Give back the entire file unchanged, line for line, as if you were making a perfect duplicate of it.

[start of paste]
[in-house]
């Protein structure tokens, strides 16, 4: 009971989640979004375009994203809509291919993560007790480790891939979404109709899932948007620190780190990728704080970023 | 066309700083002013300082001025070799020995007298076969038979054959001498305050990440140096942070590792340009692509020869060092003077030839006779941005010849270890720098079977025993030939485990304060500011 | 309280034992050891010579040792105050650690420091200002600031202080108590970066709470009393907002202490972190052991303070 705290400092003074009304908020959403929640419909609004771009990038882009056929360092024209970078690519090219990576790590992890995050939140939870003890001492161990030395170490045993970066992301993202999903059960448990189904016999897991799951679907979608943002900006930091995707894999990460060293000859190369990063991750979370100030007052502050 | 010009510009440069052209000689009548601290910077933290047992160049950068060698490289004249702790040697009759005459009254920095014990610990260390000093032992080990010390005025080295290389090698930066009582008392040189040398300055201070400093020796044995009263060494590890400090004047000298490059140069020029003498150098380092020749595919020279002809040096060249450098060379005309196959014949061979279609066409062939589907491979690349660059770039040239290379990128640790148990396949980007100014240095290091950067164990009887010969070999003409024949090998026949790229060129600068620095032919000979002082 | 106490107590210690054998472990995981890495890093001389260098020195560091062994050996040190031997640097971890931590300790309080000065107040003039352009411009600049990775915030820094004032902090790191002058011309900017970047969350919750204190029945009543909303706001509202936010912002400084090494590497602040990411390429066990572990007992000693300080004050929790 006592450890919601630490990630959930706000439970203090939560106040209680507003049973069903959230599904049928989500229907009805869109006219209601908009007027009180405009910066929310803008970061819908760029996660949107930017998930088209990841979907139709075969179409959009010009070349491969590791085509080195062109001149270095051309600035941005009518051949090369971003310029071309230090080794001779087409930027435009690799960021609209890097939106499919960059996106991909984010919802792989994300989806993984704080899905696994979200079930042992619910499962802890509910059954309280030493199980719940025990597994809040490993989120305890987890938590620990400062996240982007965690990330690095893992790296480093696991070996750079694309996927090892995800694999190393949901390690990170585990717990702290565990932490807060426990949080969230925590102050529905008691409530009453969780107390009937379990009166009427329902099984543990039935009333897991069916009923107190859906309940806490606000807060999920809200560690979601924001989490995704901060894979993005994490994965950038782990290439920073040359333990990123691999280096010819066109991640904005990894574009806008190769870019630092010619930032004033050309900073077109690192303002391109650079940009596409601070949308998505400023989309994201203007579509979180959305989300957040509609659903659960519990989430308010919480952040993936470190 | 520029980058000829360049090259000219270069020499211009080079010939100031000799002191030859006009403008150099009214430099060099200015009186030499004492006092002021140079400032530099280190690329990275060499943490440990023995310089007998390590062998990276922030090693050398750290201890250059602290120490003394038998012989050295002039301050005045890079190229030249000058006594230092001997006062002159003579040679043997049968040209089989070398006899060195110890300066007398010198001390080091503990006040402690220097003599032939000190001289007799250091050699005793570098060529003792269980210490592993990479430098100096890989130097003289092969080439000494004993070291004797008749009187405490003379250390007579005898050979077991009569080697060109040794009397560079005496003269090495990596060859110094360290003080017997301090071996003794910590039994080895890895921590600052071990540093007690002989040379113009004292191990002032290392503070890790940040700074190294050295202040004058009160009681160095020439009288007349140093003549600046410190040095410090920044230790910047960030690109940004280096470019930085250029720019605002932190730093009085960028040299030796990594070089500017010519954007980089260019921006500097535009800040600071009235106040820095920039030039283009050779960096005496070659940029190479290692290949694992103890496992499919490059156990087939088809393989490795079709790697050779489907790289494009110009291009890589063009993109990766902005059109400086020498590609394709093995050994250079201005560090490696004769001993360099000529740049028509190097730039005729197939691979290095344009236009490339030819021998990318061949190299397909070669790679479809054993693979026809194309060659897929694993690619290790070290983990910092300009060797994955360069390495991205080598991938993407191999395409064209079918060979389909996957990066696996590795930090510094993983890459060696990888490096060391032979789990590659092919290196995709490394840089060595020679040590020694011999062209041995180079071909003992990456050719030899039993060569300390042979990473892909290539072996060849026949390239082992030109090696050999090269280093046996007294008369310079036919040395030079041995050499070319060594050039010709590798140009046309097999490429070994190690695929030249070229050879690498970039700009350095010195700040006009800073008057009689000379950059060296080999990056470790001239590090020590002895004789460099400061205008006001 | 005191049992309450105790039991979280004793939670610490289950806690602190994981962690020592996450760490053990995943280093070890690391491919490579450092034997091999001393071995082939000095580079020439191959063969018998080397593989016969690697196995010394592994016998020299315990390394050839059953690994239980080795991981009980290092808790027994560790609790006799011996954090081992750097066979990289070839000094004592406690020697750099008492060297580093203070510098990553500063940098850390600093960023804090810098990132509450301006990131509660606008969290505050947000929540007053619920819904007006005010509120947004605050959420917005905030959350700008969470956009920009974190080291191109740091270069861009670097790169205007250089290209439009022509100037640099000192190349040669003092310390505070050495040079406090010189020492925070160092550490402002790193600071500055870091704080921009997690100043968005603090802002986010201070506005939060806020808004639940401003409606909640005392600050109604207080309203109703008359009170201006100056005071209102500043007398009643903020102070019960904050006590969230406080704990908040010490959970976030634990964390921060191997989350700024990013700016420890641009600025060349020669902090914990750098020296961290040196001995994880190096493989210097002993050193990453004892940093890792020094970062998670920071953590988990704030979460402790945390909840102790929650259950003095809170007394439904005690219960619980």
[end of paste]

[in-house]
């Protein structure tokens, strides 16, 4: 009971989640979004375009994203809509291919993560007790480790891939979404109709899932948007620190780190990728704080970023 | 066309700083002013300082001025070799020995007298076969038979054959001498305050990440140096942070590792340009692509020869060092003077030839006779941005010849270890720098079977025993030939485990304060500011 | 309280034992050891010579040792105050650690420091200002600031202080108590970066709470009393907002202490972190052991303070 705290400092003074009304908020959403929640419909609004771009990038882009056929360092024209970078690519090219990576790590992890995050939140939870003890001492161990030395170490045993970066992301993202999903059960448990189904016999897991799951679907979608943002900006930091995707894999990460060293000859190369990063991750979370100030007052502050 | 010009510009440069052209000689009548601290910077933290047992160049950068060698490289004249702790040697009759005459009254920095014990610990260390000093032992080990010390005025080295290389090698930066009582008392040189040398300055201070400093020796044995009263060494590890400090004047000298490059140069020029003498150098380092020749595919020279002809040096060249450098060379005309196959014949061979279609066409062939589907491979690349660059770039040239290379990128640790148990396949980007100014240095290091950067164990009887010969070999003409024949090998026949790229060129600068620095032919000979002082 | 106490107590210690054998472990995981890495890093001389260098020195560091062994050996040190031997640097971890931590300790309080000065107040003039352009411009600049990775915030820094004032902090790191002058011309900017970047969350919750204190029945009543909303706001509202936010912002400084090494590497602040990411390429066990572990007992000693300080004050929790 006592450890919601630490990630959930706000439970203090939560106040209680507003049973069903959230599904049928989500229907009805869109006219209601908009007027009180405009910066929310803008970061819908760029996660949107930017998930088209990841979907139709075969179409959009010009070349491969590791085509080195062109001149270095051309600035941005009518051949090369971003310029071309230090080794001779087409930027435009690799960021609209890097939106499919960059996106991909984010919802792989994300989806993984704080899905696994979200079930042992619910499962802890509910059954309280030493199980719940025990597994809040490993989120305890987890938590620990400062996240982007965690990330690095893992790296480093696991070996750079694309996927090892995800694999190393949901390690990170585990717990702290565990932490807060426990949080969230925590102050529905008691409530009453969780107390009937379990009166009427329902099984543990039935009333897991069916009923107190859906309940806490606000807060999920809200560690979601924001989490995704901060894979993005994490994965950038782990290439920073040359333990990123691999280096010819066109991640904005990894574009806008190769870019630092010619930032004033050309900073077109690192303002391109650079940009596409601070949308998505400023989309994201203007579509979180959305989300957040509609659903659960519990989430308010919480952040993936470190 | 520029980058000829360049090259000219270069020499211009080079010939100031000799002191030859006009403008150099009214430099060099200015009186030499004492006092002021140079400032530099280190690329990275060499943490440990023995310089007998390590062998990276922030090693050398750290201890250059602290120490003394038998012989050295002039301050005045890079190229030249000058006594230092001997006062002159003579040679043997049968040209089989070398006899060195110890300066007398010198001390080091503990006040402690220097003599032939000190001289007799250091050699005793570098060529003792269980210490592993990479430098100096890989130097003289092969080439000494004993070291004797008749009187405490003379250390007579005898050979077991009569080697060109040794009397560079005496003269090495990596060859110094360290003080017997301090071996003794910590039994080895890895921590600052071990540093007690002989040379113009004292191990002032290392503070890790940040700074190294050295202040004058009160009681160095020439009288007349140093003549600046410190040095410090920044230790910047960030690109940004280096470019930085250029720019605002932190730093009085960028040299030796990594070089500017010519954007980089260019921006500097535009800040600071009235106040820095920039030039283009050779960096005496070659940029190479290692290949694992103890496992499919490059156990087939088809393989490795079709790697050779489907790289494009110009291009890589063009993109990766902005059109400086020498590609394709093995050994250079201005560090490696004769001993360099000529740049028509190097730039005729197939691979290095344009236009490339030819021998990318061949190299397909070669790679479809054993693979026809194309060659897929694993690619290790070290983990910092300009060797994955360069390495991205080598991938993407191999395409064209079918060979389909996957990066696996590795930090510094993983890459060696990888490096060391032979789990590659092919290196995709490394840089060595020679040590020694011999062209041995180079071909003992990456050719030899039993060569300390042979990473892909290539072996060849026949390239082992030109090696050999090269280093046996007294008369310079036919040395030079041995050499070319060594050039010709590798140009046309097999490429070994190690695929030249070229050879690498970039700009350095010195700040006009800073008057009689000379950059060296080999990056470790001239590090020590002895004789460099400061205008006001 | 005191049992309450105790039991979280004793939670610490289950806690602190994981962690020592996450760490053990995943280093070890690391491919490579450092034997091999001393071995082939000095580079020439191959063969018998080397593989016969690697196995010394592994016998020299315990390394050839059953690994239980080795991981009980290092808790027994560790609790006799011996954090081992750097066979990289070839000094004592406690020697750099008492060297580093203070510098990553500063940098850390600093960023804090810098990132509450301006990131509660606008969290505050947000929540007053619920819904007006005010509120947004605050959420917005905030959350700008969470956009920009974190080291191109740091270069861009670097790169205007250089290209439009022509100037640099000192190349040669003092310390505070050495040079406090010189020492925070160092550490402002790193600071500055870091704080921009997690100043968005603090802002986010201070506005939060806020808004639940401003409606909640005392600050109604207080309203109703008359009170201006100056005071209102500043007398009643903020102070019960904050006590969230406080704990908040010490959970976030634990964390921060191997989350700024990013700016420890641009600025060349020669902090914990750098020296961290040196001995994880190096493989210097002993050193990453004892940093890792020094970062998670920071953590988990704030979460402790945390909840102790929650259950003095809170007394439904005690219960619980």